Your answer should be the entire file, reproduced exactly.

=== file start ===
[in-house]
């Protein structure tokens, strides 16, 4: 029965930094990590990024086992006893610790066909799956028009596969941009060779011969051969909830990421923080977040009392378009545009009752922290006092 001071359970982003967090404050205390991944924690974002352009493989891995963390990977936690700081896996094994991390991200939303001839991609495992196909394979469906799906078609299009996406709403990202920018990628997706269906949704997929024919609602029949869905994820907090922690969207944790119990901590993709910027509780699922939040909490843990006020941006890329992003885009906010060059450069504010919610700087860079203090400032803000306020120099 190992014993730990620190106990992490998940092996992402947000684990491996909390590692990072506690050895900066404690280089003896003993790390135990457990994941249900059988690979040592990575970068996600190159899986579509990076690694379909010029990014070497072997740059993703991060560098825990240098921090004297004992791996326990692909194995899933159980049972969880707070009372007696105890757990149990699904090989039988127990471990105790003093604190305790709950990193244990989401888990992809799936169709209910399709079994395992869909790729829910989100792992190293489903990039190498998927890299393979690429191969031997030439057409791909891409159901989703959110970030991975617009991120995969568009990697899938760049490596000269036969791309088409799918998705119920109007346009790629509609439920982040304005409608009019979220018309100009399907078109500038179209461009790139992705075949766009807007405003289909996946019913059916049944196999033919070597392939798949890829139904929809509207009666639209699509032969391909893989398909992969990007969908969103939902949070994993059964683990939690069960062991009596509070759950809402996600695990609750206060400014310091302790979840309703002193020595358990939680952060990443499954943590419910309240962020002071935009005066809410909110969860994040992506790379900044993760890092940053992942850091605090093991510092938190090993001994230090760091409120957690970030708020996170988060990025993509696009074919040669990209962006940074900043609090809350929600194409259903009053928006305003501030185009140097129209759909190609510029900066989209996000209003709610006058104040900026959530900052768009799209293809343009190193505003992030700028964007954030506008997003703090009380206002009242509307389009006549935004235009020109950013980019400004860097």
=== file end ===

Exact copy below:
[in-house]
């Protein structure tokens, strides 16, 4: 029965930094990590990024086992006893610790066909799956028009596969941009060779011969051969909830990421923080977040009392378009545009009752922290006092 001071359970982003967090404050205390991944924690974002352009493989891995963390990977936690700081896996094994991390991200939303001839991609495992196909394979469906799906078609299009996406709403990202920018990628997706269906949704997929024919609602029949869905994820907090922690969207944790119990901590993709910027509780699922939040909490843990006020941006890329992003885009906010060059450069504010919610700087860079203090400032803000306020120099 190992014993730990620190106990992490998940092996992402947000684990491996909390590692990072506690050895900066404690280089003896003993790390135990457990994941249900059988690979040592990575970068996600190159899986579509990076690694379909010029990014070497072997740059993703991060560098825990240098921090004297004992791996326990692909194995899933159980049972969880707070009372007696105890757990149990699904090989039988127990471990105790003093604190305790709950990193244990989401888990992809799936169709209910399709079994395992869909790729829910989100792992190293489903990039190498998927890299393979690429191969031997030439057409791909891409159901989703959110970030991975617009991120995969568009990697899938760049490596000269036969791309088409799918998705119920109007346009790629509609439920982040304005409608009019979220018309100009399907078109500038179209461009790139992705075949766009807007405003289909996946019913059916049944196999033919070597392939798949890829139904929809509207009666639209699509032969391909893989398909992969990007969908969103939902949070994993059964683990939690069960062991009596509070759950809402996600695990609750206060400014310091302790979840309703002193020595358990939680952060990443499954943590419910309240962020002071935009005066809410909110969860994040992506790379900044993760890092940053992942850091605090093991510092938190090993001994230090760091409120957690970030708020996170988060990025993509696009074919040669990209962006940074900043609090809350929600194409259903009053928006305003501030185009140097129209759909190609510029900066989209996000209003709610006058104040900026959530900052768009799209293809343009190193505003992030700028964007954030506008997003703090009380206002009242509307389009006549935004235009020109950013980019400004860097």